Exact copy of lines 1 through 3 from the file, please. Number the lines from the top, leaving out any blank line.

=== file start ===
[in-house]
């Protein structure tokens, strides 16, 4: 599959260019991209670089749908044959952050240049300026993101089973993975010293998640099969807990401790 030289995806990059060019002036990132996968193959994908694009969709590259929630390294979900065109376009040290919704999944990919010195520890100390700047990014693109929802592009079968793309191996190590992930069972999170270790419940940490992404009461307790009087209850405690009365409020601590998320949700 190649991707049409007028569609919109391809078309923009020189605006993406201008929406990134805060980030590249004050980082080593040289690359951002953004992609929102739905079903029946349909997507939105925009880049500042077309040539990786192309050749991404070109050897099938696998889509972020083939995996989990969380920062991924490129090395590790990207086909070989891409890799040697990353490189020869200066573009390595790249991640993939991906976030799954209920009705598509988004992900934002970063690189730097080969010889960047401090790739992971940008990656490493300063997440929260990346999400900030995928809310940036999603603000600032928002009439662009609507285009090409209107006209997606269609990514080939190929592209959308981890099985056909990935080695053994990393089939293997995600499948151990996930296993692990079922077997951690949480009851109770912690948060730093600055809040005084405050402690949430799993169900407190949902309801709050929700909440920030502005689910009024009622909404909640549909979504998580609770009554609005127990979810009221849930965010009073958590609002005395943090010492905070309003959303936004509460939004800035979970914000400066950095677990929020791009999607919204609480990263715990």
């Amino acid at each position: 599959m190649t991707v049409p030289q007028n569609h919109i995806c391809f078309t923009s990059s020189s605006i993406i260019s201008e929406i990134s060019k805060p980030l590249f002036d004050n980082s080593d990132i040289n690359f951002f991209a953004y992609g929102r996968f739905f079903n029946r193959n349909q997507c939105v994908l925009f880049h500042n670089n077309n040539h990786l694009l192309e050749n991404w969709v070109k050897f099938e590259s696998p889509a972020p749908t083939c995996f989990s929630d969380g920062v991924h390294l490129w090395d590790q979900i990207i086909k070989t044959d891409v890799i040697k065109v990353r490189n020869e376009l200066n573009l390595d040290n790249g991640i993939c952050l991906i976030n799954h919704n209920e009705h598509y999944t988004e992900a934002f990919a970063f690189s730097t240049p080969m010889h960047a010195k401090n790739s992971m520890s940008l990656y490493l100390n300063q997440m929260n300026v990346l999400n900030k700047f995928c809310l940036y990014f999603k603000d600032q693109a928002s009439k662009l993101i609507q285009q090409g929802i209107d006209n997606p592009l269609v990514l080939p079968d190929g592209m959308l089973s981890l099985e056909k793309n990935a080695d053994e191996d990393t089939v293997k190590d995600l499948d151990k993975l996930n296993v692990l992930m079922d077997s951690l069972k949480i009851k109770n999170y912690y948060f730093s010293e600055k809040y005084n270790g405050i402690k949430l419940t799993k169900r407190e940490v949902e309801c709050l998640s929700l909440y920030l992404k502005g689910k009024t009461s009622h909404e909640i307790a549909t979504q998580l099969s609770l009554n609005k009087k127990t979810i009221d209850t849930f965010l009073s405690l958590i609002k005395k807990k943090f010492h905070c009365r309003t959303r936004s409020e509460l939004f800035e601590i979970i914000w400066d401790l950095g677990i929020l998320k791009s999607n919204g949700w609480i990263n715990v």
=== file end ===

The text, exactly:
[in-house]
């Protein structure tokens, strides 16, 4: 599959260019991209670089749908044959952050240049300026993101089973993975010293998640099969807990401790 030289995806990059060019002036990132996968193959994908694009969709590259929630390294979900065109376009040290919704999944990919010195520890100390700047990014693109929802592009079968793309191996190590992930069972999170270790419940940490992404009461307790009087209850405690009365409020601590998320949700 190649991707049409007028569609919109391809078309923009020189605006993406201008929406990134805060980030590249004050980082080593040289690359951002953004992609929102739905079903029946349909997507939105925009880049500042077309040539990786192309050749991404070109050897099938696998889509972020083939995996989990969380920062991924490129090395590790990207086909070989891409890799040697990353490189020869200066573009390595790249991640993939991906976030799954209920009705598509988004992900934002970063690189730097080969010889960047401090790739992971940008990656490493300063997440929260990346999400900030995928809310940036999603603000600032928002009439662009609507285009090409209107006209997606269609990514080939190929592209959308981890099985056909990935080695053994990393089939293997995600499948151990996930296993692990079922077997951690949480009851109770912690948060730093600055809040005084405050402690949430799993169900407190949902309801709050929700909440920030502005689910009024009622909404909640549909979504998580609770009554609005127990979810009221849930965010009073958590609002005395943090010492905070309003959303936004509460939004800035979970914000400066950095677990929020791009999607919204609480990263715990």
């Amino acid at each position: 599959m190649t991707v049409p030289q007028n569609h919109i995806c391809f078309t923009s990059s020189s605006i993406i260019s201008e929406i990134s060019k805060p980030l590249f002036d004050n980082s080593d990132i040289n690359f951002f991209a953004y992609g929102r996968f739905f079903n029946r193959n349909q997507c939105v994908l925009f880049h500042n670089n077309n040539h990786l694009l192309e050749n991404w969709v070109k050897f099938e590259s696998p889509a972020p749908t083939c995996f989990s929630d969380g920062v991924h390294l490129w090395d590790q979900i990207i086909k070989t044959d891409v890799i040697k065109v990353r490189n020869e376009l200066n573009l390595d040290n790249g991640i993939c952050l991906i976030n799954h919704n209920e009705h598509y999944t988004e992900a934002f990919a970063f690189s730097t240049p080969m010889h960047a010195k401090n790739s992971m520890s940008l990656y490493l100390n300063q997440m929260n300026v990346l999400n900030k700047f995928c809310l940036y990014f999603k603000d600032q693109a928002s009439k662009l993101i609507q285009q090409g929802i209107d006209n997606p592009l269609v990514l080939p079968d190929g592209m959308l089973s981890l099985e056909k793309n990935a080695d053994e191996d990393t089939v293997k190590d995600l499948d151990k993975l996930n296993v692990l992930m079922d077997s951690l069972k949480i009851k109770n999170y912690y948060f730093s010293e600055k809040y005084n270790g405050i402690k949430l419940t799993k169900r407190e940490v949902e309801c709050l998640s929700l909440y920030l992404k502005g689910k009024t009461s009622h909404e909640i307790a549909t979504q998580l099969s609770l009554n609005k009087k127990t979810i009221d209850t849930f965010l009073s405690l958590i609002k005395k807990k943090f010492h905070c009365r309003t959303r936004s409020e509460l939004f800035e601590i979970i914000w400066d401790l950095g677990i929020l998320k791009s999607n919204g949700w609480i990263n715990v």